Senator John ThuneSince South Dakota's pioneer days, each generation has made great sacrifices so that their children and grandchildren could have a better life. Unfortunately, the trillion dollar spending bill passed by Congress turns this heritage on its head.
With the passage of this bill, Congress will spend more borrowed money than we did from the time of the Revolutionary War through the Presidency of Jimmy Carter. This is money that has literally been taken out of the pockets of future generations for spending priorities that do not address the root causes of our economic downturn.
It is clear that the "stimulus" bill was written with Washington interests at heart, not the jobs that are being lost in South Dakota and across the country. The bill spends over $1 trillion with interest, but only 0.3 percent goes to small businesses, which create most of the jobs in places like South Dakota. In fact, the bill devotes twice as much money to renovating government buildings in Washington ($6 billion) as it does to small business job creation.
The bill is full of examples of business-as-usual Washington pork. Government employees will have access to $300 million dollars worth of new cars. There is an $8 billion provision that will likely be used to fund a levitating railroad from Disneyland to the Las Vegas Strip. This waste is not only shocking in its content, but also in the way our children and grandchildren will be asked to foot the bill.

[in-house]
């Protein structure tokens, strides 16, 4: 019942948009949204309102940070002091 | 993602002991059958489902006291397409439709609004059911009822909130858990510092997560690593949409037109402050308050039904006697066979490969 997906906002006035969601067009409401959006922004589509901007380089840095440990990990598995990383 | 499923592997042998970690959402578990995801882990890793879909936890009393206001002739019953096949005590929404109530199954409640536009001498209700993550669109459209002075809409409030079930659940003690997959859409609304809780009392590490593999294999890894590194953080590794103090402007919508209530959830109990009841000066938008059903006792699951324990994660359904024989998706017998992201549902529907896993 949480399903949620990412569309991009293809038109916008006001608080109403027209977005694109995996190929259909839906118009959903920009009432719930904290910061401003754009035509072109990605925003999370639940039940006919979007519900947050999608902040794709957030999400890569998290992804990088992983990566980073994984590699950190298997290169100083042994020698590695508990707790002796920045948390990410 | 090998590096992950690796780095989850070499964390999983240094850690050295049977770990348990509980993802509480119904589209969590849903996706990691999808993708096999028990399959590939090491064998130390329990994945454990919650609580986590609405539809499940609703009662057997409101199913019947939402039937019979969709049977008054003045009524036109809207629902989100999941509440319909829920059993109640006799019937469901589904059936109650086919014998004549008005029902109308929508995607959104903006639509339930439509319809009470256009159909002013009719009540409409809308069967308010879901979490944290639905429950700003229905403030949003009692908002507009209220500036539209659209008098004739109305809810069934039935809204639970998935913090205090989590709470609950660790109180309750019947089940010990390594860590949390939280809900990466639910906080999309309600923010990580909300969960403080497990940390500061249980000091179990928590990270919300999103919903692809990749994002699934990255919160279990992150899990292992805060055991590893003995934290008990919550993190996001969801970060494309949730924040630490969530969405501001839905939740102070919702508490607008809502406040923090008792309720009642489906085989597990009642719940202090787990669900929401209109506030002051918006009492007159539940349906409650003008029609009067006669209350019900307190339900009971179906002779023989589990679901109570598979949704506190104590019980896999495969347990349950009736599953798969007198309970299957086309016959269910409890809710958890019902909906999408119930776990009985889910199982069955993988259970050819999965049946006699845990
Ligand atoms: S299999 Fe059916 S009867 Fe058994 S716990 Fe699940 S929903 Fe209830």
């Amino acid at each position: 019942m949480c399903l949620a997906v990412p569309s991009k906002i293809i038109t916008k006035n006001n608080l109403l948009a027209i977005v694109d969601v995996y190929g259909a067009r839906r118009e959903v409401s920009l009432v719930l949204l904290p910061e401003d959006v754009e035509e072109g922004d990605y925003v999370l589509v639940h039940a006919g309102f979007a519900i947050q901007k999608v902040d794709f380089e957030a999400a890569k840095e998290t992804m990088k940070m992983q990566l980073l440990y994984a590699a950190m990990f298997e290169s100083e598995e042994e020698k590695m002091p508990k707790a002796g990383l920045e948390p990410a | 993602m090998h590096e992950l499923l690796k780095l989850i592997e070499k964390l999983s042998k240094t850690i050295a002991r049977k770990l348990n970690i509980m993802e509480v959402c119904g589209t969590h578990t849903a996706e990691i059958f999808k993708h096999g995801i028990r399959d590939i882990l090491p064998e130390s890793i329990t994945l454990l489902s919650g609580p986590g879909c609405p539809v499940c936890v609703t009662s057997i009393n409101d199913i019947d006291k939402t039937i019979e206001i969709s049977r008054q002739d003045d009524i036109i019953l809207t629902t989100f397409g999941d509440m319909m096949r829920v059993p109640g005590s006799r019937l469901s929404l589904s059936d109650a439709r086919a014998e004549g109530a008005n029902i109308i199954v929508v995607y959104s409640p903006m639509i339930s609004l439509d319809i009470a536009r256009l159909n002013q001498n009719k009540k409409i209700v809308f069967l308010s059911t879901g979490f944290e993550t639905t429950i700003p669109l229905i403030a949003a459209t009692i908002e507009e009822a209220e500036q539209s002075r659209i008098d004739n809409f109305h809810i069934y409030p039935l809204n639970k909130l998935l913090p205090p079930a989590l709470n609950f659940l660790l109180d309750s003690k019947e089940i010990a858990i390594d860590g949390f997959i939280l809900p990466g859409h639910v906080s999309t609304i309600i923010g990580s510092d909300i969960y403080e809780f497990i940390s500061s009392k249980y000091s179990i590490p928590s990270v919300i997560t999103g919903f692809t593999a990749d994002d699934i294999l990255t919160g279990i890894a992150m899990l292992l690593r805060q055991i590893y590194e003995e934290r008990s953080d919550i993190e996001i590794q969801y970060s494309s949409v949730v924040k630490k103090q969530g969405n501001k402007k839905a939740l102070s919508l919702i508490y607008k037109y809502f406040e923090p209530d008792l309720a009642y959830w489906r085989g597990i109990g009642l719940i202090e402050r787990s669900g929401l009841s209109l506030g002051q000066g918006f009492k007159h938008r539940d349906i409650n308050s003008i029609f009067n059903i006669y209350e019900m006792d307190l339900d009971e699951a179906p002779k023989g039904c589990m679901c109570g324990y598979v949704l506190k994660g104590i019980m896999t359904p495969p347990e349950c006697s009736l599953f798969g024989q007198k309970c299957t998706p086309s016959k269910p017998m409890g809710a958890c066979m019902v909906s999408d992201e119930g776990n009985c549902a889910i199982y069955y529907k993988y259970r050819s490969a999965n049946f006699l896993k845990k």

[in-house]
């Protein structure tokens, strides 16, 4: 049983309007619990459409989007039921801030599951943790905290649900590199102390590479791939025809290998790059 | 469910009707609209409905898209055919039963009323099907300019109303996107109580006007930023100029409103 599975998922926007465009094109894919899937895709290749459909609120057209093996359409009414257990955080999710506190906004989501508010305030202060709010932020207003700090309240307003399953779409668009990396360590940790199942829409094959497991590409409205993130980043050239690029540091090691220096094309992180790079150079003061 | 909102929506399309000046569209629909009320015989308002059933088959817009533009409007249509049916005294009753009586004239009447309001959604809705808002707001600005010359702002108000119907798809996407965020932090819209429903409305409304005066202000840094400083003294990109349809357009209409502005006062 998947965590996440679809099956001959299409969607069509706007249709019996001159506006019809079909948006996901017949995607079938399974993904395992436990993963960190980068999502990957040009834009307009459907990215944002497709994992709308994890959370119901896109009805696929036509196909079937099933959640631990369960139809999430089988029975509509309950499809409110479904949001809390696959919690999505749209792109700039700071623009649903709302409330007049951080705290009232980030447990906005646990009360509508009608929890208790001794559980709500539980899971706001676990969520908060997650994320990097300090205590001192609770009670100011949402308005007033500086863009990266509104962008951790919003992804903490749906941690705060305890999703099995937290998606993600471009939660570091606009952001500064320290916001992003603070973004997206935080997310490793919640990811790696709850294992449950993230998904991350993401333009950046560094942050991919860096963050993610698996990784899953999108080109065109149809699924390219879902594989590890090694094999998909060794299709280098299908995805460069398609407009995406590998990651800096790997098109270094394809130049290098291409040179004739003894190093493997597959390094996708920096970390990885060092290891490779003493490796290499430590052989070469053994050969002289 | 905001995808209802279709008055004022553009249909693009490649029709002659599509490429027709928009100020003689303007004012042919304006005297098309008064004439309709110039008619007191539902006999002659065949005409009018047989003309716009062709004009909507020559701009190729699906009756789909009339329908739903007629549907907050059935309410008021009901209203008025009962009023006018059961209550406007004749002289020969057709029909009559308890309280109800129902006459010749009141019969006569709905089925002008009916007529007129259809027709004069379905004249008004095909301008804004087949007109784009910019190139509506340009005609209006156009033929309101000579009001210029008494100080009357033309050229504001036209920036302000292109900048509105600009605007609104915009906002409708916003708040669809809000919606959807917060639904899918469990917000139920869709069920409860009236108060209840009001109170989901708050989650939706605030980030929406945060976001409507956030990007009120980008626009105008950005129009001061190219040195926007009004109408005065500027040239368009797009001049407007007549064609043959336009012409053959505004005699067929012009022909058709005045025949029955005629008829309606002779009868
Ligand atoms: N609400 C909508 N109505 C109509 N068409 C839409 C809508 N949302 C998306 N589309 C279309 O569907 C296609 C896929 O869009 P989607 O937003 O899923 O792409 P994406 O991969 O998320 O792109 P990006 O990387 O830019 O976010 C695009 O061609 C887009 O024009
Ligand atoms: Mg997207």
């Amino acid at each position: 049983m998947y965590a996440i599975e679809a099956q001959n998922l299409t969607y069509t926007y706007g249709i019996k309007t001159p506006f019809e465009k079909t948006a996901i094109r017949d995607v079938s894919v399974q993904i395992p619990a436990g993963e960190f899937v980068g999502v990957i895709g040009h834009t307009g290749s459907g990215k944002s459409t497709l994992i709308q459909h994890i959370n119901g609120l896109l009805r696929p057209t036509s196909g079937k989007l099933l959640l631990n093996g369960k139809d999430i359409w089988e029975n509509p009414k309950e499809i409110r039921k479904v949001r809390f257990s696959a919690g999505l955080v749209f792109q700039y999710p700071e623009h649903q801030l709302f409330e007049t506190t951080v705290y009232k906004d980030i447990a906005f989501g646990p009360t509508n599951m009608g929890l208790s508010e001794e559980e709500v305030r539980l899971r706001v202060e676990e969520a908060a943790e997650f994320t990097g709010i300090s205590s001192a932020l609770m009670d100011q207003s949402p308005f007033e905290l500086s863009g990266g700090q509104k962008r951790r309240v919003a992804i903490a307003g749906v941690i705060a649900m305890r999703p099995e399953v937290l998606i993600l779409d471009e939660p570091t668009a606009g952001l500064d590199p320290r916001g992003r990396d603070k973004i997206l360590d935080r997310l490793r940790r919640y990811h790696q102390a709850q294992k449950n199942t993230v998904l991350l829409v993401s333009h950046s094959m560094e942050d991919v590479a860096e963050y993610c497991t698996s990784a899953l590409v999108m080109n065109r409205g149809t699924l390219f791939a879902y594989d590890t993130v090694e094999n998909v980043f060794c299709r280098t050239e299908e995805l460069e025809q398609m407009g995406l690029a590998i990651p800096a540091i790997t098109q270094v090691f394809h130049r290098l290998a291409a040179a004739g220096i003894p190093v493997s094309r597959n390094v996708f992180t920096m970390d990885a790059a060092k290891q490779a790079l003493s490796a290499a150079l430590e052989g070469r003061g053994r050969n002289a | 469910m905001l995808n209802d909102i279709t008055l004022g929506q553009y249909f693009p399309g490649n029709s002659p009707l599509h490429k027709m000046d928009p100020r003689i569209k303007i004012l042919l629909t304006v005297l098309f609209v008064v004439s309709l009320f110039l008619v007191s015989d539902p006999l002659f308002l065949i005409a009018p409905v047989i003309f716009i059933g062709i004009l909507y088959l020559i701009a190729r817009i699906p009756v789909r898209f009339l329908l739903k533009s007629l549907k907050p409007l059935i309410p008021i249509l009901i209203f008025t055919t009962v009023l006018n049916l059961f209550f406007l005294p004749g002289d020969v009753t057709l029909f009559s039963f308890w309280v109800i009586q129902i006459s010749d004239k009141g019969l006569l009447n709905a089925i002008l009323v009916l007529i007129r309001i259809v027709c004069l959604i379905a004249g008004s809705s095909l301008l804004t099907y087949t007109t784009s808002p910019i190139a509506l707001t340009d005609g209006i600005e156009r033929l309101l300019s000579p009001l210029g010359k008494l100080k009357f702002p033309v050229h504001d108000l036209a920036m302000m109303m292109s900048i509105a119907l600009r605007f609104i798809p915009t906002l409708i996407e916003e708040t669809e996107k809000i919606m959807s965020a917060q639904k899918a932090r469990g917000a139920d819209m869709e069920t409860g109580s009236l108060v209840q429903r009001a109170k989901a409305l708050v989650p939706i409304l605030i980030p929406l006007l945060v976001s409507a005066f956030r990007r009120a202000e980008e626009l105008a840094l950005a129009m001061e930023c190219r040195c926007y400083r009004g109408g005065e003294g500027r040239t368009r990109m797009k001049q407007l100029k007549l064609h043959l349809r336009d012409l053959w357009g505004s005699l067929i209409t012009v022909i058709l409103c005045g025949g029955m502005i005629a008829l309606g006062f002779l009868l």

This legislation also creates programs that will require continued government funding far into the future. According to the nonpartisan Congressional Budget Office, if 20 of the most popular programs in this legislation are permanently extended, which is likely, the bill could cost taxpayers $3.27 trillion over 10 years. Once again, future generations will have to pay the price.
Over the course of the debate I offered and supported several solutions that would have returned money to South Dakota taxpayers and small businesses, which would have created real, lasting economic growth and job creation. In fact, one of the amendments I offered, according to the methodology developed by the President's own economists, would have created twice as many jobs at half the cost.
Generations of South Dakotans and Americans of every stripe worked hard to provide a brighter future for their children. We are all beneficiaries of this legacy of sacrifice, which created a prosperous, powerful, and free nation. This bill could rob our children and grandchildren of that legacy, and instead leave a new one of debt and bloated government.